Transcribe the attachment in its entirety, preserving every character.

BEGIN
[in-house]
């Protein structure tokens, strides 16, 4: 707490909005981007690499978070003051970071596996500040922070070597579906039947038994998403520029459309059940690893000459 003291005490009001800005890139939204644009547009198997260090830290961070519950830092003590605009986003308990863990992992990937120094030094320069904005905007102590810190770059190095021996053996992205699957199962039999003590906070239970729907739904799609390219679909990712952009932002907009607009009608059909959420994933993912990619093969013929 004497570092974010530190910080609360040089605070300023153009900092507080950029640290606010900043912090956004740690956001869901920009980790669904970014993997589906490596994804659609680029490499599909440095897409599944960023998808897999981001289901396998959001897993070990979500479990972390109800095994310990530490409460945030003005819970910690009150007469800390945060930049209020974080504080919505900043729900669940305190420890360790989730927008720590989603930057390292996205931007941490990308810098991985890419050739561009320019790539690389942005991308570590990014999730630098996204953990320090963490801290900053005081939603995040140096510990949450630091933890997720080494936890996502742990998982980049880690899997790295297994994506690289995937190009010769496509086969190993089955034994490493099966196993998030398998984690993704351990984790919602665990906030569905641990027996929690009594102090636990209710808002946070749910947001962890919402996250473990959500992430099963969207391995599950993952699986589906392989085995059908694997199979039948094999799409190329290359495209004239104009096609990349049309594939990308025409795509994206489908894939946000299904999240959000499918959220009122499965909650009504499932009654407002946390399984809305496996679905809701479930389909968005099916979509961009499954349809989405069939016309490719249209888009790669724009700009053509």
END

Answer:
[in-house]
């Protein structure tokens, strides 16, 4: 707490909005981007690499978070003051970071596996500040922070070597579906039947038994998403520029459309059940690893000459 003291005490009001800005890139939204644009547009198997260090830290961070519950830092003590605009986003308990863990992992990937120094030094320069904005905007102590810190770059190095021996053996992205699957199962039999003590906070239970729907739904799609390219679909990712952009932002907009607009009608059909959420994933993912990619093969013929 004497570092974010530190910080609360040089605070300023153009900092507080950029640290606010900043912090956004740690956001869901920009980790669904970014993997589906490596994804659609680029490499599909440095897409599944960023998808897999981001289901396998959001897993070990979500479990972390109800095994310990530490409460945030003005819970910690009150007469800390945060930049209020974080504080919505900043729900669940305190420890360790989730927008720590989603930057390292996205931007941490990308810098991985890419050739561009320019790539690389942005991308570590990014999730630098996204953990320090963490801290900053005081939603995040140096510990949450630091933890997720080494936890996502742990998982980049880690899997790295297994994506690289995937190009010769496509086969190993089955034994490493099966196993998030398998984690993704351990984790919602665990906030569905641990027996929690009594102090636990209710808002946070749910947001962890919402996250473990959500992430099963969207391995599950993952699986589906392989085995059908694997199979039948094999799409190329290359495209004239104009096609990349049309594939990308025409795509994206489908894939946000299904999240959000499918959220009122499965909650009504499932009654407002946390399984809305496996679905809701479930389909968005099916979509961009499954349809989405069939016309490719249209888009790669724009700009053509």